Press Releases/News

< Back to news items

Melvin Abbitt found guilty of Malicious Wounding and other Felonies

September 15, 2006

For Immediate Release

Lynchburg, Virginia

 

On September 12, 2006 a Lynchburg Circuit Court jury found 22-year old Melvin Devon Abbitt guilty of four felony offenses: Malicious Wounding, Use of a Firearm in a Felony, Shooting from a Vehicle, and Unlawfully Shooting at an Occupied Building. The jury recommended that the defendant serve a 28-year penitentiary sentence for his crimes. Judge Mosby Perrow ordered that the defendant remain in jail with no bond pending his formal sentencing hearing scheduled for November 17, 2006 at 9:30 a.m.

The facts of the case revealed that on Monday, March 27, 2006 at approximately 2:30 p.m., the defendant and four others participated in a drive-by shooting during which at least 17 shots were fired in the Greenfield Market parking lot. As a result of the shooting, 18-year old Nymar Thomas was shot in the leg and a bullet was fired into the residence located at 125 Bright Star Court. Eyewitnesses at the scene of the shooting identified the defendant as being one of four shooters. The defendant and the other shooters were seen leaving the scene in a maroon colored Nissan Altima. Lynchburg Police were called to the scene and quickly located the drive-by vehicle abandoned on Tyree Street. Police found two shell casings lying on the ground beside the vehicle.

Police were given information that the defendant was seen just after the shooting hiding out at a house only three blocks away from the location of where the drive-by vehicle was recovered. A witness testified at trial that she picked the defendant up only 30 minutes after the shooting in the area of where the drive-by vehicle was recovered and drove the defendant across town.

Two days after the shooting, the defendant was arrested and during a search of the defendant's person police recovered a loaded 9mm firearm. Police sent the empty shell casings found at the scene of the shooting and the shell casings found where the vehicle was recovered along with the firearm taken from the defendant to the Department of Forensic Science in Roanoke for analysis. A firearm's expert testified at trial that he was able to match 9 of the shell casings to the gun that was taken from the defendant.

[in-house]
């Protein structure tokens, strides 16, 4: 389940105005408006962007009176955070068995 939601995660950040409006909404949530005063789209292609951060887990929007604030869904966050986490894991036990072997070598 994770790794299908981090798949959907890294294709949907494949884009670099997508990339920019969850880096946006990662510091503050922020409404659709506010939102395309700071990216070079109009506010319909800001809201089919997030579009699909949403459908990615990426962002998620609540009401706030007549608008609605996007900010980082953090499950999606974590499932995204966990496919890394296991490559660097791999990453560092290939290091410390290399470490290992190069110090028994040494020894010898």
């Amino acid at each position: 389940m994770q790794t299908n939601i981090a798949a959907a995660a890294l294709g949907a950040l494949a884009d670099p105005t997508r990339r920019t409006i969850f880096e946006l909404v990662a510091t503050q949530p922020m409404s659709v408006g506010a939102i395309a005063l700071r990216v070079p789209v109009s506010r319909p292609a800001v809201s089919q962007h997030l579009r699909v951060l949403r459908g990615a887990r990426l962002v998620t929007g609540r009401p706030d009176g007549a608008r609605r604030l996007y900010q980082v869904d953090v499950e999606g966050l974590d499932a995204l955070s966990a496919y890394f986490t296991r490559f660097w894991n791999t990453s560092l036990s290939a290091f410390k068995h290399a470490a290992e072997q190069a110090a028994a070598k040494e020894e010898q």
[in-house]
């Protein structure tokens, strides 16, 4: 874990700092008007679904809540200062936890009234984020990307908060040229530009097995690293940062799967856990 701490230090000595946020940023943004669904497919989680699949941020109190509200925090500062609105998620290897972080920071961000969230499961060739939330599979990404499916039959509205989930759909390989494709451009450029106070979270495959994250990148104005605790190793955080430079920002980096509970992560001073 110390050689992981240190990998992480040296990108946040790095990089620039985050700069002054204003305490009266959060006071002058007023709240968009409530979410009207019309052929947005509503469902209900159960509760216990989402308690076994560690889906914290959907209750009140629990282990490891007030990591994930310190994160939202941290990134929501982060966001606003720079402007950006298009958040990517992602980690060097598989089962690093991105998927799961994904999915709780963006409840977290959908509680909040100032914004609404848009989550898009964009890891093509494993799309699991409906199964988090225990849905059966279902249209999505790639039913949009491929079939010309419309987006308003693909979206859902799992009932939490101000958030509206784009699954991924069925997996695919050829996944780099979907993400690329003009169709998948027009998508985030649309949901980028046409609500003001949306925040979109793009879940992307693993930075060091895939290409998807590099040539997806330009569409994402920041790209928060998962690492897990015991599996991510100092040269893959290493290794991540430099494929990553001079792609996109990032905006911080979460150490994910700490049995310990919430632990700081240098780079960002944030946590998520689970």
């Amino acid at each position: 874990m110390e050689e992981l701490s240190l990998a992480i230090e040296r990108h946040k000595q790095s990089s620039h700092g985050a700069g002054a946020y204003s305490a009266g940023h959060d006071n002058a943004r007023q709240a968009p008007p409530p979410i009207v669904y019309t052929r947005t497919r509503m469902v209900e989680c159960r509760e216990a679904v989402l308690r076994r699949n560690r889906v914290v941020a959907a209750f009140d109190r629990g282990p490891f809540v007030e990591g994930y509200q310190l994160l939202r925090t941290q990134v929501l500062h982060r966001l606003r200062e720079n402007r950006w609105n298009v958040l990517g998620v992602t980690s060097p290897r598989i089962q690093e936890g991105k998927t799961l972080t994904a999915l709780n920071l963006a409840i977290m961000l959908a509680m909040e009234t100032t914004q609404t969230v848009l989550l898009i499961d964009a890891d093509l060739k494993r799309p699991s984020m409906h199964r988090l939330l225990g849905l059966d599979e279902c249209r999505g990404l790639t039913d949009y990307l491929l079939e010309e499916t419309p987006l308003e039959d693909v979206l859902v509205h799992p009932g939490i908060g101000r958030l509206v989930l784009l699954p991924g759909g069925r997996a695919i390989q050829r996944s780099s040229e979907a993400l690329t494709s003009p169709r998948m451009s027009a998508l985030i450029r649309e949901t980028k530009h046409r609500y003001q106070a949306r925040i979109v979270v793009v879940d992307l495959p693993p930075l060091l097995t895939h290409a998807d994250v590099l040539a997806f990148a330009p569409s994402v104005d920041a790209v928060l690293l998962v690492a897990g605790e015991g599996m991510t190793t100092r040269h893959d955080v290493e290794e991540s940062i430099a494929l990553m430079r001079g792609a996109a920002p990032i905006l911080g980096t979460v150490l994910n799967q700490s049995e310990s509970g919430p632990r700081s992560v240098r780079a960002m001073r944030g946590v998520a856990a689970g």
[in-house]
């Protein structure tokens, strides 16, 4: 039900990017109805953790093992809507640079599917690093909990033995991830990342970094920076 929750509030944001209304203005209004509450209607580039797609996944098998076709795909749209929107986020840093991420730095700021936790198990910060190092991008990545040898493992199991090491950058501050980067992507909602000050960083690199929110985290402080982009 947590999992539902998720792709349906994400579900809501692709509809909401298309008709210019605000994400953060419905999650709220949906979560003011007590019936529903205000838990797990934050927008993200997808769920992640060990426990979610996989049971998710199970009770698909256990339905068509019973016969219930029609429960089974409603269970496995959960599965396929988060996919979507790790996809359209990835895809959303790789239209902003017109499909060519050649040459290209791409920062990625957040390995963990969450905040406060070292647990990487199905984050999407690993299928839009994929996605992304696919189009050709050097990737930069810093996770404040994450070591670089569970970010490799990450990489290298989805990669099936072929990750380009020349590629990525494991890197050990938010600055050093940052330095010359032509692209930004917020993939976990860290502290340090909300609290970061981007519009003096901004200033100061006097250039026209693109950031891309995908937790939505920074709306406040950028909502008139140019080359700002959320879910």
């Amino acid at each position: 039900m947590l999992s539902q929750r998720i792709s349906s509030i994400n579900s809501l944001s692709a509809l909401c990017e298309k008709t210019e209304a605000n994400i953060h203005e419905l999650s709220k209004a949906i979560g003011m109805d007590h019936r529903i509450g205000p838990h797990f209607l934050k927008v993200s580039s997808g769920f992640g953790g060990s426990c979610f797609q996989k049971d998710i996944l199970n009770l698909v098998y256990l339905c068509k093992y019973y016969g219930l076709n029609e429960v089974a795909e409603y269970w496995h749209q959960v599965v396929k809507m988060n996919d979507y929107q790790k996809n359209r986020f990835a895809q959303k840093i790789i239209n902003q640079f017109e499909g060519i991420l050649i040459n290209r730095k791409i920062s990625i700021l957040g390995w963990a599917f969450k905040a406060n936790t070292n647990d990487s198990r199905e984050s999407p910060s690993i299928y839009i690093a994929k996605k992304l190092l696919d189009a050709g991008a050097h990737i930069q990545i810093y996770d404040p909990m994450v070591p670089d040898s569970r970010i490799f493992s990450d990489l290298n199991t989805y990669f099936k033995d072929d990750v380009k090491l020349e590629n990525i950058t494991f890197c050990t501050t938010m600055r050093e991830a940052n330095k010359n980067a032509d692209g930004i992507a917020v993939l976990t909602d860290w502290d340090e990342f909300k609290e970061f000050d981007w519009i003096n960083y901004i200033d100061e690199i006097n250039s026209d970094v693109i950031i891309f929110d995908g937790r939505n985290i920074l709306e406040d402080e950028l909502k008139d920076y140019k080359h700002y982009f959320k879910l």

Lead investigator Tony Martin testified at trial that when he interviewed the defendant after the defendant's arrest that the defendant was unable to give a clear explanation as to his whereabouts at the time of the shooting.

The final piece of evidence introduced at trial was a letter written by the defendant one month prior to the trial date. In this letter, the defendant wrote that he needed his friends to prevent all the eyewitnesses from testifying against him at trial. The defendant wrote, "if an eyewitness show up and point me out, I'm gone - they gone throw away the key".

During the sentencing phase of the hearing, evidence was introduced regarding the defendant's activity in local gang activity. Jurors were shown photographs of the defendant's tattoos and heard testimony from Investigator Randy Trent regarding the defendant's involvement with the "16th Street" gang.

This case was prosecuted by Deputy Commonwealth's Attorney Chuck Felmlee.
 

###